7 palaces in and around St. Petersburg you should visit right now

RIA Novosti/Sergei Guneev
There are more than 50 imperial mansions in St Petersburg and its environs—so much more than just the Winter Palace. RBTH has chosen 7 landmarks in the former imperial capital where you can find out about the strange habits and luxurious life of the Russian nobility.

1. The Menshikov Palace

Photo credit: Lori/Legion-Media
Built from 1710-27 the Menshikov Palace was one of the first stone buildings in St. Petersburg. Alexander Menshikov was Peter the Great’s best friend, a prominent statesman and the first Governor-General of St. Petersburg. Young Peter met him when the 16-year old Menshikov was selling pies on Moscow’s streets and later worked as Peter’s personal military servant.

St. Petersburg based script-writer Olga Kalashnikova calls Menshikov “an 18th century oligarch.” Yet at the same time she was surprised to learn that he was illiterate. When she was working on a documentary on him she found a document that he had signed. “He managed to make a mistake in his own signature,” Kalashnikova said.

Menshikov’s house was often called the Ambassador’s Palace by foreign diplomats because the majority of ceremonial receptions took place there, including marriage of Peter the Great and Catherine I in 1712.

2. The Yusupov Palace on Moika

Photo credit: Lori/Legion-Media
The Yusupov Palace was built in the 1760s by French architect Jean-Baptiste Vallin de la Mothe. Mystical peasant Grigory Rasputin, who had a great influence on Tsar Nicholas II due to his healing powers that helped his hemophiliac son Alexei, was killed here on December 17, 1916. Count Felix Yusupov invited Rasputin to the palace, gave him desert with cyanide and participated in his assassination. You should make a reservation if you’d like to see the private rooms and special Rasputin exhibition.

“Russia seems charming to people, as they hope to see the fairy tale world of the tsars, aristocrats and 'intelligentsia,’” says Olga Cardamone, CEO of the Russian-American Eagle Travel Tours. “However, the crowds in Peterhof or the Winter Palace can ruin the feeling. Fortunately the Yusupov Palace still has this charm.”

Photo credit: Lori/Legion-Media

3. The Sheremetyev Palace

Photo credit: ruspalace.ru
The Sheremetyev Palace unites both music and poetry in its two museums with its 3,000 instruments and Anna Akhmatova and Joseph Brodsky’s personal artifacts. It was built for the nobleman Pyotr Sheremetev in 1750-55 in the baroque style.

The main building of the palace now houses the Museum of Theater and Music where you can see Tchaikovsky’s piano, a Stradivari violin and Tsar Nicholas II’s cello. You can attend classical music concerts here for 100-200 rubles (less than $3).

The poet Anna Akhmatova lived in the southern wing of the palace in from the mid-1920s until 1952. You can enter her flat-museum from Liteiny prospekt 53. In 2005 Joseph Brodsky’s “American office” also opened, although he never lived here.

4. The Mikhailovsky Palace

Photo credit: Roman Vezenin
The Mikhailovsky Palace was built by Italian architect Carlo Rossi in 1819-25 for the Grand Duke Mikhail, Catherine the Great’s grandson. It’s noticeable from Nevsky prospekt and has a 10-hectare garden. Nowadays the palace houses the biggest collection of Russian art from medieval icons to Kazimir Malevich's “Black Square.”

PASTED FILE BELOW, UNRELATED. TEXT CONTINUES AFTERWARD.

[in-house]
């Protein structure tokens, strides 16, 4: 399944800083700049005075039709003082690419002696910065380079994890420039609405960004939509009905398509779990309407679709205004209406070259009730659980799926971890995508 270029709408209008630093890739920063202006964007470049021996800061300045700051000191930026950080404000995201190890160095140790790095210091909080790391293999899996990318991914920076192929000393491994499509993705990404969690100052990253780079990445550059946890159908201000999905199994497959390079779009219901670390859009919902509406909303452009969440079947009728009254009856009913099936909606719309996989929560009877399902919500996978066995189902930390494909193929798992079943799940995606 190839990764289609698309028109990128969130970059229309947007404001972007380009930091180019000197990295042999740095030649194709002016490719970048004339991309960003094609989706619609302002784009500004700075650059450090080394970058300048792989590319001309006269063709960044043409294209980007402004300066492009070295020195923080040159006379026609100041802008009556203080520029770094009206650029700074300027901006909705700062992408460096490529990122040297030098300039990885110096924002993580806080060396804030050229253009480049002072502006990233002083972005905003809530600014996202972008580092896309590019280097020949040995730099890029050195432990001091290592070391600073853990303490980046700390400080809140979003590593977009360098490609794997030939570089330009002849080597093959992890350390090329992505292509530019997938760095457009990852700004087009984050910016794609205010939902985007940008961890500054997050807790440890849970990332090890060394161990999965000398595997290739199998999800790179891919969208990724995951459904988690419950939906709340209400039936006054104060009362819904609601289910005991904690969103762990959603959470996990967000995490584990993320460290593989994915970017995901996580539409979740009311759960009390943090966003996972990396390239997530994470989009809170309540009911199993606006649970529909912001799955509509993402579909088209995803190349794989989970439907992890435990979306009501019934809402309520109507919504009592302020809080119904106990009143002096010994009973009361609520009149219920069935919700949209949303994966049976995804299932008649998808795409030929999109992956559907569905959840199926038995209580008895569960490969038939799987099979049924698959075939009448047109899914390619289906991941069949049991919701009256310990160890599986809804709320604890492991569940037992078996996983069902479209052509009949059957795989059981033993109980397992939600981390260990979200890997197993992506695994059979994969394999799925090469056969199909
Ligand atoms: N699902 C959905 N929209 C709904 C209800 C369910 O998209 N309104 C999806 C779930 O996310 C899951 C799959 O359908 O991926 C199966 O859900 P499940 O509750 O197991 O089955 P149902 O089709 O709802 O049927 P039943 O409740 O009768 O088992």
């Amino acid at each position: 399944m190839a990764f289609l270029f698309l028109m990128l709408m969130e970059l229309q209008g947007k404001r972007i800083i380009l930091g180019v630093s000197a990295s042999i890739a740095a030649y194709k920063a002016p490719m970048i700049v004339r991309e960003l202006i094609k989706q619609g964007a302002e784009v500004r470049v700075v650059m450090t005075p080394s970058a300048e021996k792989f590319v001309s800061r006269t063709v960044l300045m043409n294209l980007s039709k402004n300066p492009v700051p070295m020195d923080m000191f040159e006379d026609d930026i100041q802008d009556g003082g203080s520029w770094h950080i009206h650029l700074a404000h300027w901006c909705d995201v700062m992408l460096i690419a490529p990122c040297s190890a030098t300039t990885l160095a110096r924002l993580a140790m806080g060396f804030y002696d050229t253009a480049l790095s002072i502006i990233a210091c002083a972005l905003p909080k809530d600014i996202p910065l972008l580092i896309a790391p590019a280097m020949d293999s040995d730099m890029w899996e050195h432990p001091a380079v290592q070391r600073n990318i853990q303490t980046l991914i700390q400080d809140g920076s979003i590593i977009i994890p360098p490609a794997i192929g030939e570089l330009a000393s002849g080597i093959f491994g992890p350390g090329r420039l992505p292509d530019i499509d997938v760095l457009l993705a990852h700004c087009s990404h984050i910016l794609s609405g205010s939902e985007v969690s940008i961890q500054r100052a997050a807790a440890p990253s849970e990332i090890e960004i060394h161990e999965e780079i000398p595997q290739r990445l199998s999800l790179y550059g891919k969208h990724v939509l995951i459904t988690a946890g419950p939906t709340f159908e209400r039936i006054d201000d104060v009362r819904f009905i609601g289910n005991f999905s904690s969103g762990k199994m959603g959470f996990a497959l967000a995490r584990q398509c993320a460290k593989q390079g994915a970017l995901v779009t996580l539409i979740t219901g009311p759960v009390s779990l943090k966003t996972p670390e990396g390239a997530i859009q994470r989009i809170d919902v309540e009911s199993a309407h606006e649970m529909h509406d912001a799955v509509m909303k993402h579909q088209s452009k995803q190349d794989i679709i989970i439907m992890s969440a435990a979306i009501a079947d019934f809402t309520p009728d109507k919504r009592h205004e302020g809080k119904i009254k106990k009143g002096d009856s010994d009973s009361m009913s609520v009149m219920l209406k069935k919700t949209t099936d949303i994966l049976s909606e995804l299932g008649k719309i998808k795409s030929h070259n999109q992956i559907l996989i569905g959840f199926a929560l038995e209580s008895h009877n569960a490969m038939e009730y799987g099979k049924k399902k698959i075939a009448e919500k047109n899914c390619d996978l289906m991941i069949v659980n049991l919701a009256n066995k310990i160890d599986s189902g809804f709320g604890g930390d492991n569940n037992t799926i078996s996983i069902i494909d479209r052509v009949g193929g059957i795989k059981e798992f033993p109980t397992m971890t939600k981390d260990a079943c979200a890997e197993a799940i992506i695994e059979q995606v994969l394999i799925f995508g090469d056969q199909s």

“The Mikhailovsky garden is stunning, ” Dutch citizen Leonie Lavrova-Woldring, a nine-year resident of St. Petersburg, told RBTH. “Go for a walk there and see the beautifully lit palace at night.”

5. The Stroganov Palace

Photo credit: Alamy/Legion-Media
The Stroganov Palace is one of Nevsky prospekt’s oldest buildings, built in the baroque style from 1752-54 for Count Sergei Stroganov. Since then its exterior has largely stayed the same and the original design of Italian architect Francesco Bartolomeo Rastrelli, who also built the famous Winter Palace and the Catherine Palace in Tsarskoe Selo (featured in Disney’s cartoon Anastasia), has remained.

Foodies should check out the Russky Ampir restaurant to try traditional beef Stroganoff, deer Stroganoff or pike perch in the Stroganoff style.

6. The Pavlovsk Palace 

Photo credit: Shutterstock/Legion-Media
The Pavlovsk Palace was the summer residence of Catherine the Great’s son Paul I and his wife Maria Fedorovna. During World War II the palace was looted by the Nazis, who made it the local Gestapo headquarters and set it on fire when they left. The best way to get to the palace in winter is by a horse-drawn carriage or sleigh ride, which can be requested on the museum's website.

Check out Yury Molodkovets’ photo project about Pavlovsk. Molodkovets especially loves Maria Fedorovna’s library, which at one time contained 21,000 items. “During World War II it was taken by the Nazis and was later was discovered in Austria in 1945 and given back to the USSR,” he told RBTH.

7. The Konstantinovsky Palace in Strelna

Photo credit: TASS/Astakhov Dmitry
The Konstantinovsky Palace in Strelna was the summer residence of Grand Duke Konstantin, Catherine the Great’s grandson. This palace was host to the G8 summit in 2006 and the G20 in 2013, so take a selfie in the halls where Angela Merkel, Barack Obama and Vladimir Putin discussed global affairs. The tour, which you should book in advance, will show you the billiards table where Vladimir Putin and former Italian Prime Minister Silvio Berlusconi once played pool.


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